The Florida Project (2017)

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I need a light. I need a life. And I need to get laid. Six-year-old Moonee (Brooklynn Prince) lives with her young mother Halley (Bria Vinaite) in the Magic Castle, a motel in Kissimmee near Walt Disney World (the title derives from the original name of the theme park). She plays unsupervised with her motel-resident friends Scooty (Christopher Rivera) and Dicky (Aiden Malik), engaging in mischief, mooching from tourists, stealing, and other bad behaviour. She meets Jancey (Valeria Cotto) a child living at the Futureland motel next door, and invites her to hang out with them. Bobby (Willem Dafoe) the manager of Magic Castle, is protective of the children despite their misdeeds. Halley can’t make the rent so hawks perfume to tourists in hotel parking lots and asks Scooty’s mother, Ashley (Mela Murder) to steal food for them from the diner where she works. However, Ashley cuts contact after discovering Moonee, Scooty, and Jancey set an abandoned condo on fire. Halley begins offering her services online as a prostitute, locking Moonee in the bathroom when she has a client. Bobby notices and applies restrictions on unregistered guests in her room. When she steals a client’s Disney park passes to sell them, the man returns to demand them back; Bobby sees him off but warns Halley that he will evict her if the prostitution continues.  Halley approaches Ashley to apologise and ask for money. When Ashley mocks her for her sex work, Halley beats her in front of Scooty. Then Child Protection show up … How you respond to this artless blend of social realism and off-kilter comic narrative about children in poverty probably stems from your politics. This is a tragicomic portrait of the underclass against a backdrop of dayglo pastels which doesn’t make it any prettier despite the charming playing of Prince, a little girl who has oodles of charisma. For much of the time it seems Dafoe is in another film altogether – he is a professional actor after all. This is basically a sobering warning to teenage girls not to get pregnant in a massively overpopulated world where decent people demand that children have normal lives. Sorry, but that’s what it meant to me, fantasy ending or not. Written by director Sean Baker and Chris Bergoch.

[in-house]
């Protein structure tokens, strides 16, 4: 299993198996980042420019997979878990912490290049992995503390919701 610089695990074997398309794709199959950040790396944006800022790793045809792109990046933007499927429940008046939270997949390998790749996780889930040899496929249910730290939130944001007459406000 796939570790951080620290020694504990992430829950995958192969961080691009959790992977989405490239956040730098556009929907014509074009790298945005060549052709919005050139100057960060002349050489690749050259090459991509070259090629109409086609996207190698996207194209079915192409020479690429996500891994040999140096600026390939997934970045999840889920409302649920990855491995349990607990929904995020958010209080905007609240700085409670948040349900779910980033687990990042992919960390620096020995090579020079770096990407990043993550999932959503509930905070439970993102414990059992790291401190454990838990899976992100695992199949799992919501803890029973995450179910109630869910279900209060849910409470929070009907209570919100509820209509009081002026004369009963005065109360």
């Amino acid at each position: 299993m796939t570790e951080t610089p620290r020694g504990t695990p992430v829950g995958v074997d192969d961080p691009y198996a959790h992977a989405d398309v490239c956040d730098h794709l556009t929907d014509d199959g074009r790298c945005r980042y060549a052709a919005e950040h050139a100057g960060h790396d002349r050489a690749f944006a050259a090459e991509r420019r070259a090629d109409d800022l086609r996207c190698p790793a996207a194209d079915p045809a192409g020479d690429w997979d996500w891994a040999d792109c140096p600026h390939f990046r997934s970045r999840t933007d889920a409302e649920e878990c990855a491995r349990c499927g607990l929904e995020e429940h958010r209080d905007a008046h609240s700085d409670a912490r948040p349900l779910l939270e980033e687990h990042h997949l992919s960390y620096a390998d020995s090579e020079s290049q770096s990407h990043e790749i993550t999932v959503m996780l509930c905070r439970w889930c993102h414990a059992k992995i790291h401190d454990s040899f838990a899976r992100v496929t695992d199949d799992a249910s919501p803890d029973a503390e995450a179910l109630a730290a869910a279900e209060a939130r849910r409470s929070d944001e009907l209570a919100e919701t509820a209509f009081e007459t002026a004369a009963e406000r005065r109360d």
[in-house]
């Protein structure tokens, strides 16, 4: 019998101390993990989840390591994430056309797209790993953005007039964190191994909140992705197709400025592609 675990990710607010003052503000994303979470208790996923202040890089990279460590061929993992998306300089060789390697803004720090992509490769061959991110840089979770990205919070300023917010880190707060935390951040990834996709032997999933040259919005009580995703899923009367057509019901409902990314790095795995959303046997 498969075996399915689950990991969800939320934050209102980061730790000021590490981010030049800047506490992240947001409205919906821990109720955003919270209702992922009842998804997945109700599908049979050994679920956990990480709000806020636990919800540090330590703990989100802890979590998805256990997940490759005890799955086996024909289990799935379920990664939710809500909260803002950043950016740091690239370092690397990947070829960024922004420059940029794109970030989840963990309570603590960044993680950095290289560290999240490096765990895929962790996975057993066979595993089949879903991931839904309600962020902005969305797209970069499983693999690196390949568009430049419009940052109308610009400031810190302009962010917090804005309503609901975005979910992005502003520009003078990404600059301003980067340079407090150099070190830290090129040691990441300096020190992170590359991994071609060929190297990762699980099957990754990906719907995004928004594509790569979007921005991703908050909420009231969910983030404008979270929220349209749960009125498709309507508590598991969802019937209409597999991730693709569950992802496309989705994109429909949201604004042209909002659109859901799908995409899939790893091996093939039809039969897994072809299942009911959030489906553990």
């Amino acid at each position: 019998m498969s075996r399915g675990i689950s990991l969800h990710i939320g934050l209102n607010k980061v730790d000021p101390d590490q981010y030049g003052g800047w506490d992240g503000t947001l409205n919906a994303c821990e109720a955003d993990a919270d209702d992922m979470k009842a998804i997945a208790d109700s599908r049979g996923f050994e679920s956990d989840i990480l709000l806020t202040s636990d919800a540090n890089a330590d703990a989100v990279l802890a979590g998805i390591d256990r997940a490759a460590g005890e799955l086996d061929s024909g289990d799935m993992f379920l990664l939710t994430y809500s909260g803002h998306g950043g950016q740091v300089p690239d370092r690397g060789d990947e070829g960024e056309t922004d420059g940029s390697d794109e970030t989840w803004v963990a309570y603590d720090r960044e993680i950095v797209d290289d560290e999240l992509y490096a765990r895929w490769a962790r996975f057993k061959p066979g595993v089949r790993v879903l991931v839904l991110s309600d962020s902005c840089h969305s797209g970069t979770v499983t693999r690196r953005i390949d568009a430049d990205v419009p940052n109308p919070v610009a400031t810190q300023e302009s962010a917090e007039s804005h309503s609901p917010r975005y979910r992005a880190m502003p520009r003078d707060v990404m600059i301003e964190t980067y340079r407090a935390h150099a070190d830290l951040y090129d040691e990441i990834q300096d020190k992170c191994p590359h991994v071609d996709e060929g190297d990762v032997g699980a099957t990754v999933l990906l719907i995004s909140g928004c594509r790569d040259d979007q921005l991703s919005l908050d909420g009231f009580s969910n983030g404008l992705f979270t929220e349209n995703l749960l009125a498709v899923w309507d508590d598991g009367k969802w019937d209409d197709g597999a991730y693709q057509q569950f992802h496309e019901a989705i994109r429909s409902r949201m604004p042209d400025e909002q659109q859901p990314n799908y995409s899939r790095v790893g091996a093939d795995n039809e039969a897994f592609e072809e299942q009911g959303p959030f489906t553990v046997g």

Hereditary (2018)